A pastor friend of mine once taught me the meaning of the word "potential."
"Do you see that young man over there? He has a lot of potential."
"Is he gifted?" I asked.
"Who knows? He hasn't done anything yet."
Since then, I've been very careful about speaking to anyone about their potential. I tend to focus on obvious gifts and ask about how those gifts are at work.
When I consider a person's gifts, I like to think about the marketing concept of Life Time Value (LTV) of a customer. Some refer to it as Customer Lifetime Value (CLV).
What is the long-term value of the gift in the life of the holder? As a leader, how should I position this person in order to help the individual grow specific gifts? How will those gifts be used to improve the organization?
Notice the order of the two questions. If the answer to the first question is weak or vague, the second question becomes irrelevant. Effective leaders must fully assess the assembly of gifts at the table.
We tend to hire for short-run needs. "We'll worry about next year when we get there." The problem with myopic hiring is that we tend to create a cycle of crisis hires. The urgent delays the recruitment of people we need to "get there."
Perhaps we can find a way to hire for the future while also assembling a team with skill sets needed to reach longer-term goals. We must assess our talent inventory to determine gaps that could hinder our growth plan.
As an example, let's assume your organization has correctly decided to launch a podcast. In this example, the organization has been discussing podcasts for several months. No one on staff has the gift or skills to create energy for the work. So the podcast remains on the someday list.
Outsourcing the podcast won't work because of cultural-fit issues. The organization has a goal—but no human assets to achieve it.
Good recruiting and selection practices include the use of pre-employment testing. Batteries of tests are available, and I've used many of them, but many fail to measure applicable gifts and skills.
Most hiring managers have used personality tests such as Myers-Briggs or the DISC profile. Few have used skills testing to assess candidate abilities. The best test I've ever used is the classic homework assignment.
To test for podcast skills, we would mainly need to measure a candidate's storytelling ability. We could ask the candidate to use their cellphone voice recorder to provide a sample of storytelling. (The first rule of podcasting is to tell a good story.) The homework assignment allows the hiring manager to test for the applicant's ability to follow directions, meet deadlines and demonstrate skills with creativity.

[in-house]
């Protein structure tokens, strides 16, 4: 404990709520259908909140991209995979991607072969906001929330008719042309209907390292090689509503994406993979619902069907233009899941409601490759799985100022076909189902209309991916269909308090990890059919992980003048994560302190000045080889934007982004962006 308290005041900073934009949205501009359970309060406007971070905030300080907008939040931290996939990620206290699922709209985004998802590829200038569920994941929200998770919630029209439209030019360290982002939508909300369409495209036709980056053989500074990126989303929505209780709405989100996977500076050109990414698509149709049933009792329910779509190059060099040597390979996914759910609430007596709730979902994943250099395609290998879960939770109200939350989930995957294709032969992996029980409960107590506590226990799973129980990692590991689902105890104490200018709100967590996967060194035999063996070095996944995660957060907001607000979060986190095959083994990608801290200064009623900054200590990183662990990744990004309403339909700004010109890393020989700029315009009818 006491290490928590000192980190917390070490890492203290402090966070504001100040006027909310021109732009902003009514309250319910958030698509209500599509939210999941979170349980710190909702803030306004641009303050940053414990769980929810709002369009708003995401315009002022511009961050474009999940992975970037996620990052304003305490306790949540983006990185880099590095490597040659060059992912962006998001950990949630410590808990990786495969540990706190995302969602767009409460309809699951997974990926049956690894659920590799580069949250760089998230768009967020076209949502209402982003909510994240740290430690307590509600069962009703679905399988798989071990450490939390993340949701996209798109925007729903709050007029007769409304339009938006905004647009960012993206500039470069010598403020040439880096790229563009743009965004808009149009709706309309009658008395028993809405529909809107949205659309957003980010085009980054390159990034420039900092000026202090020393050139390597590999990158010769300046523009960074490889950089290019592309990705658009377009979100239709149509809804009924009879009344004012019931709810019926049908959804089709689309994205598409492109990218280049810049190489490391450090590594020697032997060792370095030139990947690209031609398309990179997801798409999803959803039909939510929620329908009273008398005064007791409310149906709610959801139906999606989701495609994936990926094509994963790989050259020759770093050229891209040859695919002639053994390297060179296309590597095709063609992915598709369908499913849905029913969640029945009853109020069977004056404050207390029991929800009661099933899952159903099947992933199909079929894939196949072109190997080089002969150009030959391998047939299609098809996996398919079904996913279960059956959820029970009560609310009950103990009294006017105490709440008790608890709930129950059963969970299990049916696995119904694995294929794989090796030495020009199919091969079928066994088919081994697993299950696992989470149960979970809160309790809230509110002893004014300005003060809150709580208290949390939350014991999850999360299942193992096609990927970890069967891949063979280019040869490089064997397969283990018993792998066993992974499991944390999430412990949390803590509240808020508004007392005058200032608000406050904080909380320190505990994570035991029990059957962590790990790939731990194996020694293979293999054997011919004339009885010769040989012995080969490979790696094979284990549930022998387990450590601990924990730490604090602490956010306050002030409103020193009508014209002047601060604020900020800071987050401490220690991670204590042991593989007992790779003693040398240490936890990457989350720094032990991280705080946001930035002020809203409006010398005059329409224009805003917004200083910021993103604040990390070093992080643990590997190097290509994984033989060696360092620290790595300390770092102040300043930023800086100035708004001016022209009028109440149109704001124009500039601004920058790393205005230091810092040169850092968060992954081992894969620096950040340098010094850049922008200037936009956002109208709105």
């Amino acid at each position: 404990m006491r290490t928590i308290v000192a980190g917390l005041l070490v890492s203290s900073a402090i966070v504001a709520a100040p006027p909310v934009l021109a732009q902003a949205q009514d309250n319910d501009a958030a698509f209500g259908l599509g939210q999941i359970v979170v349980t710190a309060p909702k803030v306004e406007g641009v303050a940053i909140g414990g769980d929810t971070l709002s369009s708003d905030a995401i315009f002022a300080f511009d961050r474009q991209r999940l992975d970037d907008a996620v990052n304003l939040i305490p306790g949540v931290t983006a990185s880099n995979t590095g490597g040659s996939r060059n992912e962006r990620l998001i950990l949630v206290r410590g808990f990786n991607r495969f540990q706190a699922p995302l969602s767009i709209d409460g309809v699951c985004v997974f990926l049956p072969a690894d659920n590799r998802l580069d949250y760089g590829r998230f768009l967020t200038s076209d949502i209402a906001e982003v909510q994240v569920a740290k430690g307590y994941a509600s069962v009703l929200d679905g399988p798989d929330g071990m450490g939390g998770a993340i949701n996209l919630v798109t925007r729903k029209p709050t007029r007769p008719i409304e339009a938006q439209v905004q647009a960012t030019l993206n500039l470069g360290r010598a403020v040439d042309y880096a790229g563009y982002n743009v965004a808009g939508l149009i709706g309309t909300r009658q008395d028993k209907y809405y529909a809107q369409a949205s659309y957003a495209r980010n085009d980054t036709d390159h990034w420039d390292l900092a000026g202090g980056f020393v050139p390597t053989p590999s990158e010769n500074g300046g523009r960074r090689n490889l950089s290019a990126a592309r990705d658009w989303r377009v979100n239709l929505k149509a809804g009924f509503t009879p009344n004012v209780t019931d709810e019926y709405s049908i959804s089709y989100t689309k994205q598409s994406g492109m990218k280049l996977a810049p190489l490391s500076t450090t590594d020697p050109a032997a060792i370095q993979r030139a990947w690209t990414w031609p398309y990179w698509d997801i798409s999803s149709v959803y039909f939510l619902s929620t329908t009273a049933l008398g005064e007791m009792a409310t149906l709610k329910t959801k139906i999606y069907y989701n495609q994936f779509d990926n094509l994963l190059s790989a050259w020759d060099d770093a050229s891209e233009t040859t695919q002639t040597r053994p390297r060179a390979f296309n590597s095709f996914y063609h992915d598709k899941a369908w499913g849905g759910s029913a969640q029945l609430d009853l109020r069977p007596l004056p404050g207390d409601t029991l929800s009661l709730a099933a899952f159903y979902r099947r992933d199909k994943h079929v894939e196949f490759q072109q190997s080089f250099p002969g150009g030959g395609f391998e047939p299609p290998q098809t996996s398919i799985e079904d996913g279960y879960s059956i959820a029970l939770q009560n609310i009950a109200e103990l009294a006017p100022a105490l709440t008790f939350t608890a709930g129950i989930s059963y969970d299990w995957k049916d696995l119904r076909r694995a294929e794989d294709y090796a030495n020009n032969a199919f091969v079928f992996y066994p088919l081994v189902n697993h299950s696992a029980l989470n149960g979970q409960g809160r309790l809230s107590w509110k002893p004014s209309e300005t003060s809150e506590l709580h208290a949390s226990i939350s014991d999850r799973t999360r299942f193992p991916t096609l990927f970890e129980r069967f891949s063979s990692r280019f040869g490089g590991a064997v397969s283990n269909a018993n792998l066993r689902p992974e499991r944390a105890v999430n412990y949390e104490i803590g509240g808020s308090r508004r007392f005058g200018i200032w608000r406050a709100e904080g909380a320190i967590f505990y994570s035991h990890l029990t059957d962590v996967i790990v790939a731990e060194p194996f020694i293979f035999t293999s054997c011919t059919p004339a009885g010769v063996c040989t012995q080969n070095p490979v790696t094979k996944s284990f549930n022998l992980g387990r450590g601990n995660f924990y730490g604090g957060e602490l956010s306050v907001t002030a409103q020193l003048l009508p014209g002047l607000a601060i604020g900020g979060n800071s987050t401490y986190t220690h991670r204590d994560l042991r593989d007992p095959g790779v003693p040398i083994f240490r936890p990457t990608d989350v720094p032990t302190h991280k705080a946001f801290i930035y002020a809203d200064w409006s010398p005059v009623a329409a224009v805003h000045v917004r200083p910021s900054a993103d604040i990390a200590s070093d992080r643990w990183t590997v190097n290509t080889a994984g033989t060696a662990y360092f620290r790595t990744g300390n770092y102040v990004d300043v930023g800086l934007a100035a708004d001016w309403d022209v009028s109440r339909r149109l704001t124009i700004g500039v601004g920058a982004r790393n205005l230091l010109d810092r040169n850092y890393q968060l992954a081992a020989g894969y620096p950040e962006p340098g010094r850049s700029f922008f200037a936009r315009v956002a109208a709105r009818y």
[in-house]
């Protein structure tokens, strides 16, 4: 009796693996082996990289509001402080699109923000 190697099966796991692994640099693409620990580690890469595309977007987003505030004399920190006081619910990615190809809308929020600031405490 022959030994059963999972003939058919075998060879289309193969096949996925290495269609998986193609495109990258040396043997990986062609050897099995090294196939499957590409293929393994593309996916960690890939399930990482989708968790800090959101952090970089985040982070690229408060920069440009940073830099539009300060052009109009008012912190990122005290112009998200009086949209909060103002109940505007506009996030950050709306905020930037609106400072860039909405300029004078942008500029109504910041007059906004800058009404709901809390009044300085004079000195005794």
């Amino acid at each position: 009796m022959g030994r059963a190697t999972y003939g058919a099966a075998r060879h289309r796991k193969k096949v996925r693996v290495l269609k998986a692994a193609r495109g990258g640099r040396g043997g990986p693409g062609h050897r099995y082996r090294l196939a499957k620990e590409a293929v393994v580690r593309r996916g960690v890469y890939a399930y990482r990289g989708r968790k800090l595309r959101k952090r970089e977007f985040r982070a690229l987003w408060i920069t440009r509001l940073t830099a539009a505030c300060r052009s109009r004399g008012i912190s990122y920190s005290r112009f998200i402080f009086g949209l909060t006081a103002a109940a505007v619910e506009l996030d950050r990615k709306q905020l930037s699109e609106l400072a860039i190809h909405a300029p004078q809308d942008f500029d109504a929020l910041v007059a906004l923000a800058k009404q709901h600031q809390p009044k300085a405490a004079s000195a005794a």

I try never to add a team member without assigning homework, and I've also found a side benefit. Homework is the best gatekeeper I know. About half the candidates fail to submit their homework or even to call to let me know of a delay. The hiring process becomes much easier when candidates exit on their own.
But there's another hiring factor few managers seem to consider. God's point of view supersedes everything we can learn by interviews, personality tests or homework.
You may recall the story in 1 Samuel 16 when God commissioned Samuel to anoint the new king of Israel. Proud Papa Jesse paraded his seven older sons before the aging prophet.
Jesse's biggest boys had the skills. No doubt their Myers-Briggs profiles lined up with royalty, and their high Ds on DISC seemed like a kingly match. Yet God rejected each of them, one by one. When Samuel asked if those were all his sons (v. 11), a reluctant Jesse admitted, "There remains yet the youngest, and there he is shepherding the flock" (v. 11b).
Samuel had no time for agricultural excuses. He told Jesse, "Send and bring him, for we will not sit down until he comes here" (v. 11c).
Once David arrived, the choice seemed obvious. Samuel immediately anointed him king.
When making new hires, think long-term. Utilize personality assessments. Do your homework, and have the candidates do theirs. But most of all, wait for that download from the Holy Spirit.
Earlier in Chapter 16, God gave Samuel the key to recognizing true potential: "For the Lord sees not as man sees. For man looks on the outward appearance, but the Lord looks on the heart" (v. 7b).
See what God sees in the young person sitting with you. God sends you gifts you need—hidden in the hearts of men.
Listen at Dr. Steve Greene teaches how to plant your potential and watch it sprout.
Dr. Steve Greene is publisher and executive vice president of the media group at Charisma Media and executive producer of the Charisma Podcast Network. His Charisma House book, Love Leads, is available at christianbook.com, amazon.com or your local bookstore. Download his Love Leads podcast at cpnshows.com, and follow his Love Leads blog at charismamag.com/blogs/love-leads.
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